Dr Jay Anam

Surgical Oncologist
DNB General Surgery, M.Ch. 

Breast Cancer Blog | 14 March 2022, Monday

Radiation Therapy in Breast Cancer – What, When, and Why?


Radiotherapy or Radiation therapy is a treatment modality used in breast cancer treatment as an adjuvant, to reduce the risk of recurrence of the disease.

The basic principle of radiotherapy is the use of high-energy rays to destroy the cancer cells, that may sometimes remain in the breast even after an optimal surgery for the cancer. Radiation therapy has a role in all stages of breast cancer.

In fact, recent evidence has also suggested the possible role of Radiation as prophylaxis against breast cancer in some selected cases. Let us understand the intricacies.

Treatment of breast cancer has evolved over more than a century. The Edwin Smith Surgical Papyrus, a medical text dating back to 3,000 – 2,500 BC, mentions breast cancer.

Even Hippocrates had described the stages of breast cancer in 400 BC. William Halstead in 1882 had performed the first radical mastectomy in which not only the breast but underlying pectoralis muscle was surgically removed and axillary lymph nodal clearance was done.

X-Ray was first discovered in the late 1890s and within a year of discovery, it was used in the treatment of breast cancer.

Presently, when it comes to surgery for breast cancer, we have come to a point where less is more. We have graduated from disfiguring radical mastectomies to breast conservation surgeries with aesthetic reconstructions.

This transformation from extensive tissue resection surgeries to aesthetic conservative procedures with minimal tissue loss has been possible only due to advances in adjuvant therapy, which includes radiation therapy, chemotherapy and hormonal therapy, which drastically reduces the risk of disease recurrence after an optimal surgery.

Radiation therapy uses high-energy X-rays, Gamma rays, protons or electrons to treat the affected breast and is indicated in almost all patients with early breast cancer undergoing breast conservation surgery.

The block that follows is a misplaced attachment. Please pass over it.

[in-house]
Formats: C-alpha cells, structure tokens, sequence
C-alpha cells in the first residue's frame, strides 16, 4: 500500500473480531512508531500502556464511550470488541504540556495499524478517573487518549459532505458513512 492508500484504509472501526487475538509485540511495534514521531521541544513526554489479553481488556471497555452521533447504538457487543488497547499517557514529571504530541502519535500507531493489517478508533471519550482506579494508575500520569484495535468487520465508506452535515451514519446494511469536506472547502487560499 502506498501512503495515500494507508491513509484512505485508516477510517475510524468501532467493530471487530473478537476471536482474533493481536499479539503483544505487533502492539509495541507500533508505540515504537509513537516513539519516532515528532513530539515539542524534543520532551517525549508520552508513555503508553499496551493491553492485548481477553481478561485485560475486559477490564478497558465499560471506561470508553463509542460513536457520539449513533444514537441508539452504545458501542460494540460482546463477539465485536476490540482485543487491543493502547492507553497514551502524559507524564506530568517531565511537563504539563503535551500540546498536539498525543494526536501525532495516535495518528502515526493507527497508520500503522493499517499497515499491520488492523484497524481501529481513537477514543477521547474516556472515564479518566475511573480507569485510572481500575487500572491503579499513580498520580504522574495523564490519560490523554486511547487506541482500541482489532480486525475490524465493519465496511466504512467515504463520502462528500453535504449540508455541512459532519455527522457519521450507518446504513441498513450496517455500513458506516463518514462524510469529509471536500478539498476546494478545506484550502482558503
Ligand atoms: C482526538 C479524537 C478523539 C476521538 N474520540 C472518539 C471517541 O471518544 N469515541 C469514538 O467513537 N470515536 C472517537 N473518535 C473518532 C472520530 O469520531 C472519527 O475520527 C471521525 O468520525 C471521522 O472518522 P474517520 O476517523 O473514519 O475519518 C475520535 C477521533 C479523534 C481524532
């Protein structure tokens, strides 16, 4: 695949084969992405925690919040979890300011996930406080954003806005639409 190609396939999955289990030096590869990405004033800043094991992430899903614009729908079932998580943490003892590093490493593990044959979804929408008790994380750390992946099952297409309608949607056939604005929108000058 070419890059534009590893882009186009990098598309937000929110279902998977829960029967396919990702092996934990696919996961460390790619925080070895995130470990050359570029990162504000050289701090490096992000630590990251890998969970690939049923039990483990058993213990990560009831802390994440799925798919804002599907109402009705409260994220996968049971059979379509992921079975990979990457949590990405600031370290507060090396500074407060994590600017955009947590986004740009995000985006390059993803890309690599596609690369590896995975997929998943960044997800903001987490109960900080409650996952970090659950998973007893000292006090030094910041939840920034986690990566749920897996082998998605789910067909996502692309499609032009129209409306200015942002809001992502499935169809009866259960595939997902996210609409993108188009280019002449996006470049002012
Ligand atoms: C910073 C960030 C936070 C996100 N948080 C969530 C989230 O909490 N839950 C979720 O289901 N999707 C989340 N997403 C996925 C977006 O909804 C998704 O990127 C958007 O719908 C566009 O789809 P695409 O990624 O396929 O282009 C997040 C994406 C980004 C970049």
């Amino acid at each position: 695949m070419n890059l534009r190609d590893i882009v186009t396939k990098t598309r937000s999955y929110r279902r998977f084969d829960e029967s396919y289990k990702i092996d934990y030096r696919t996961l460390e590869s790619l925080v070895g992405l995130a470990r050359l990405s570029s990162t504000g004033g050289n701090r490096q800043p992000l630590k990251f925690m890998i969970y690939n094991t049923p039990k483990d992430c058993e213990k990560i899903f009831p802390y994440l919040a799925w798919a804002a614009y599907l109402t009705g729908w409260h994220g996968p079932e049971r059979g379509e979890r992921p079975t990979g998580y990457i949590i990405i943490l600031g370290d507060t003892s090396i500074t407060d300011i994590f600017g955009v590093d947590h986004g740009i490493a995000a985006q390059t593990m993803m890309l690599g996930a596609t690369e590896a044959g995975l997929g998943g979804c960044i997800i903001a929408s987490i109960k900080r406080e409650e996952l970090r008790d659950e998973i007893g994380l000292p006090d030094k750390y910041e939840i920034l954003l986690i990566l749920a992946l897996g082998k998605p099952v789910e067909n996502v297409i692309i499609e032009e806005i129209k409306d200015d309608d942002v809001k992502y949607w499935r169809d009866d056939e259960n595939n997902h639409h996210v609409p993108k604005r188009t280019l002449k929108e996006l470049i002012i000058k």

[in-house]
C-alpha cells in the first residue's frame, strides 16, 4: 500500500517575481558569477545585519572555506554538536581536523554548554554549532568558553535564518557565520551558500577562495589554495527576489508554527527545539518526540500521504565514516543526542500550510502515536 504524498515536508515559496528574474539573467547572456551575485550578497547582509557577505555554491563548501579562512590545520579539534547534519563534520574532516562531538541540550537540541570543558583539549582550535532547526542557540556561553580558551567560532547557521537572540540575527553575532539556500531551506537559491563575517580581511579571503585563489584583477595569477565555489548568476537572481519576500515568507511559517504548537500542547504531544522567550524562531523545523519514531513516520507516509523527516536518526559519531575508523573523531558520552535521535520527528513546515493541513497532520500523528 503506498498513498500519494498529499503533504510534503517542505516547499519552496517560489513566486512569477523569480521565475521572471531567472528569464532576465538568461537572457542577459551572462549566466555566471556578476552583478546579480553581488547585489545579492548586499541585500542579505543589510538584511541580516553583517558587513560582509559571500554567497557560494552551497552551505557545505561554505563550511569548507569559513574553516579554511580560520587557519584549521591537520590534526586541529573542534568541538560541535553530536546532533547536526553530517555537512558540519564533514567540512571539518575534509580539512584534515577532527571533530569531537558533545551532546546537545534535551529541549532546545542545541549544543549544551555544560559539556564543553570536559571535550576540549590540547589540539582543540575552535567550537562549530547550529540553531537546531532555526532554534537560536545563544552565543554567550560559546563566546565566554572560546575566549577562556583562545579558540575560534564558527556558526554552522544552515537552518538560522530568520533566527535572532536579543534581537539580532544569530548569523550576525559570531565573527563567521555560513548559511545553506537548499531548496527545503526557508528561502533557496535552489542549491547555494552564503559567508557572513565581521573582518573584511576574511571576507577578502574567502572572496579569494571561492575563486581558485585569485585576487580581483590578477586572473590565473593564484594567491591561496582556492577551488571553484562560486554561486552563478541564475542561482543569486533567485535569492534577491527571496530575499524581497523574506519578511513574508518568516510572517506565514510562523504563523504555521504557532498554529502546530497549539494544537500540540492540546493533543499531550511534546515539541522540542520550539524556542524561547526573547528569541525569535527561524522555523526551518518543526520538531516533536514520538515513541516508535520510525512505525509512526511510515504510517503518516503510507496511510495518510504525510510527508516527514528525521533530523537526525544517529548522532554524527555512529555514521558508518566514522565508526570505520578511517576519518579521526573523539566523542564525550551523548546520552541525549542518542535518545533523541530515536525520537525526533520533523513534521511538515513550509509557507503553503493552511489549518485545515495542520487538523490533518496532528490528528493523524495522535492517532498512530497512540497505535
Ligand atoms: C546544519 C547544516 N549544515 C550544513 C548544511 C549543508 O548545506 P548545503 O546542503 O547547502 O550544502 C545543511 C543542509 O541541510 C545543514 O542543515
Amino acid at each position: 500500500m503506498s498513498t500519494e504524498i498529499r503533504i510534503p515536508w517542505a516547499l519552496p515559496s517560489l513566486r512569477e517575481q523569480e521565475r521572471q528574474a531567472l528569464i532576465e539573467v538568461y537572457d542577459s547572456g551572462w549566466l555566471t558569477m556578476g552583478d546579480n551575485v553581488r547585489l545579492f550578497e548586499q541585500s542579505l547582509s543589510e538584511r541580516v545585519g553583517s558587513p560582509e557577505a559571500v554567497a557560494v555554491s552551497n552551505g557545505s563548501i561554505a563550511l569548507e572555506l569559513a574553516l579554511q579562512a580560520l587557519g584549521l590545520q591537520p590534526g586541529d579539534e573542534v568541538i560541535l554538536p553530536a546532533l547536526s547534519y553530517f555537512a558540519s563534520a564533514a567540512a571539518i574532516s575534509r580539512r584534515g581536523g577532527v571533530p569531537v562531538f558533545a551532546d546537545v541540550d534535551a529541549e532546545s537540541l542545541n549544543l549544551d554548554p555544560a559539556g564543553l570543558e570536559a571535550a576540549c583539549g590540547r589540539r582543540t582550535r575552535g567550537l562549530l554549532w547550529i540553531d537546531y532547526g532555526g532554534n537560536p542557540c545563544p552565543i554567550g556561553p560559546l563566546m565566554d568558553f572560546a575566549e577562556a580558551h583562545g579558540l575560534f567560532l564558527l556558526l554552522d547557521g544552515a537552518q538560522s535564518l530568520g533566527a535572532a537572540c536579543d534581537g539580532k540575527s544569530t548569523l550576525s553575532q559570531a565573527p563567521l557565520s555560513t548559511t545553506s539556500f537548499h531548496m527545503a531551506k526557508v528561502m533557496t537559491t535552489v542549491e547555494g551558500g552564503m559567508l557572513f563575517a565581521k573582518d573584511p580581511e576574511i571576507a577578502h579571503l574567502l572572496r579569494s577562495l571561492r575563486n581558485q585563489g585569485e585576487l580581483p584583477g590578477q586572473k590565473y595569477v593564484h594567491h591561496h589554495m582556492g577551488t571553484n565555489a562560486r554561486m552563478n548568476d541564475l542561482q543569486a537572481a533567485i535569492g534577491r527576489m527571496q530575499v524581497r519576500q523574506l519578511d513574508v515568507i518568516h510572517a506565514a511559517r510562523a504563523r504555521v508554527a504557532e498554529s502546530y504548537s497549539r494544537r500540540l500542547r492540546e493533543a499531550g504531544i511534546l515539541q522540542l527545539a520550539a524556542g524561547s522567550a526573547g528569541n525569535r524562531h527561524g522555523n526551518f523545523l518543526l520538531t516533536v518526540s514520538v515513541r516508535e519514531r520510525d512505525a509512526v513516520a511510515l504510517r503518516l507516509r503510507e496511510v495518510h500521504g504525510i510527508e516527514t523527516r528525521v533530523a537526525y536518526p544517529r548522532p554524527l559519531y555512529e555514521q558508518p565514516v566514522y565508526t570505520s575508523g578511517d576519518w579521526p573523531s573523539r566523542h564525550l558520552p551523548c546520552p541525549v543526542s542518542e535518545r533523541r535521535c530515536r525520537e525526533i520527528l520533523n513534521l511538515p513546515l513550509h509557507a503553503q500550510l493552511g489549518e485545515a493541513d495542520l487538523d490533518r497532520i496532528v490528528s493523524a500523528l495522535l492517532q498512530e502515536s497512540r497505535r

In some selected patients, like older ladies with estrogen and progesterone receptor-strongly positive breast cancers, and those with small tumours and no nodal spread, after careful consideration, radiation may be avoided.

All patients who receive pre-surgery chemotherapy, due to the size of the tumour or due to nodal involvement, need to undergo adjuvant (treatment after surgery) radiotherapy.

All tumours more than five cm in size, or those causing skin ulceration over the breast tissue and those undergoing mastectomy will require adjuvant Radiation. The EBCTCG Meta-analysis of 2011, which included over 10,000 patients, showed a 50 % reduction in local recurrence of disease over ten years and also a 4% reduction in death due to breast cancer in those who received adjuvant Radiation (1).

Radiotherapy works by damaging the DNA of the cancer cells, thus killing them. The damage is either by direct ionisation or indirect ionisation of the DNA material of the cancer cells. Charged particles like protons can cause direct damage to the DNA material.

Photons like X-rays usually cause indirect ionisation due to the formation of free radicals which in turn damage the DNA structure beyond repair and hence cause cell death. The unit of Radiation is Grays(Gy).